A view of Yosemite National park’s famous Half Dome. Photo credit: smif / CC BY-NC-ND 2.0

It happens every year: a handful of unsuspecting national park tourists don’t survive their vacation. In California’s Yosemite National Park, bad weather, deceptively swift river currents, and steep, perilous trails all pose risks to the nearly four million people that visit the park each year. But this summer visitors to Yosemite face a more unusual threat—the rare and deadly hantavirus.

As of September 7 three people had died after contracting the rodent-borne disease in Yosemite, and five more had been diagnosed with hantavirus. Seven of the eight people contracted the rare virus while staying at the Signature Tent Cabins in Curry Village, located in the center of the park. The eighth case was linked to High Sierra Camps elsewhere in the park.

People usually contract hantavirus when they come into contact with infected rodents or their urine, droppings, or saliva. The virus can also be transmitted by rodent bites or by eating food that infected mice have nibbled on and contaminated. Four species of rodents are known to carry the virus in the United States: deer mice, cotton rats, rice rats, and white-footed mice.

Yosemite park officials discovered that deer mice were nesting in the walls of some of the Curry Village tents, exposing visitors to hantavirus. Park officials are currently trapping rodents in Curry Village and rodent-proofing the tents. High Sierra Camps will remain open, but the park distributed information about hantavirus to visitors scheduled to stay there in the coming weeks. The five remaining patients are improving or recovering.

Contact with infected deer mouse droppings and urine is responsible for the outbreak. Photo credit: Tatiana Gettelman / CC BY-NC-SA 2.0

Infection with the virus can lead to the fatal Hantavirus Pulmonary Syndrome (HPS), which has a 38 percent mortality rate, the Center for Disease Control reports. Early symptoms of HPS include fatigue, fever, and muscle aches. Some people also experience headaches, dizziness, nausea, and abdominal pain. As the virus progresses the lungs fill with fluid, and patients experience coughing and extreme shortness of breath.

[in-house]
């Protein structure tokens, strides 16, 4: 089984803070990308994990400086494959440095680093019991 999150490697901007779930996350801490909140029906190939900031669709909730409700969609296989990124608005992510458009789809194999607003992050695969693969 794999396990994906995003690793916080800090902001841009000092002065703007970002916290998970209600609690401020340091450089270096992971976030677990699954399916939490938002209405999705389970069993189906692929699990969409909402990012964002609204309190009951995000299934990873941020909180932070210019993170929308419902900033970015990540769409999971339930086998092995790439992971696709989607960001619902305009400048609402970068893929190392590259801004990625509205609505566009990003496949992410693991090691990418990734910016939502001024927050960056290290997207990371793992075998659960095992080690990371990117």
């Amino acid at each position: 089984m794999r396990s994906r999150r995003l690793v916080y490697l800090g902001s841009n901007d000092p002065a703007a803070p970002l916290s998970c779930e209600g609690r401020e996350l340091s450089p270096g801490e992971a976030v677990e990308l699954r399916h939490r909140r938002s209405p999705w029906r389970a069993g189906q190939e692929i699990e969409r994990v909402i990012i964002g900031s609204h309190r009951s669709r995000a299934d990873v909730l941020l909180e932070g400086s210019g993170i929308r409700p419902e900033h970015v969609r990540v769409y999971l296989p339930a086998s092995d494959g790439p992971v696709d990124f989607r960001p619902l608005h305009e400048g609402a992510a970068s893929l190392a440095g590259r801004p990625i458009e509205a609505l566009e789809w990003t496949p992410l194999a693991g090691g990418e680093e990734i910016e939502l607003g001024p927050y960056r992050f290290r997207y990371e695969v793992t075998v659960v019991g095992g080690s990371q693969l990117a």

Symptoms can take up to six weeks to manifest, so the Park Service is advising anyone who stayed in Yosemite’s Curry Village from June 10 - August 24 to be on the alert for symptoms. Health officials have also notified 39 other countries whose citizens may be at risk after visiting the park. Hantavirus cannot spread from person-to-person, so there is no risk of the virus spreading after infected visitors return home.

Hantavirus is extremely rare. Since the virus was first discovered in 1993 there have been 587 cases in the United States, including an estimated 60 cases in California. Rodents carrying the virus are found throughout the Americas, according to the CDC, including Canada, Argentina, Bolivia, Brazil, Chile, Panama, Paraguay, and Uruguay. This summer is not the first time that hantavirus has been found within Yosemite. Tuolumne Meadows saw outbreaks of the virus in 2000 and 2010, but no fatalities were reported.

Late summer has been a deadly time at Yosemite. Extreme sports writer Michael J. Ybarra fell to his death while mountain climbing in July, and two young boys drowned in the Merced River in mid August.

Related Links:
Book Excerpt from ‘A Planet of Viruses’ by Carl Zimmer


Stay abreast of Audubon

Our email newsletter shares the latest programs and initiatives.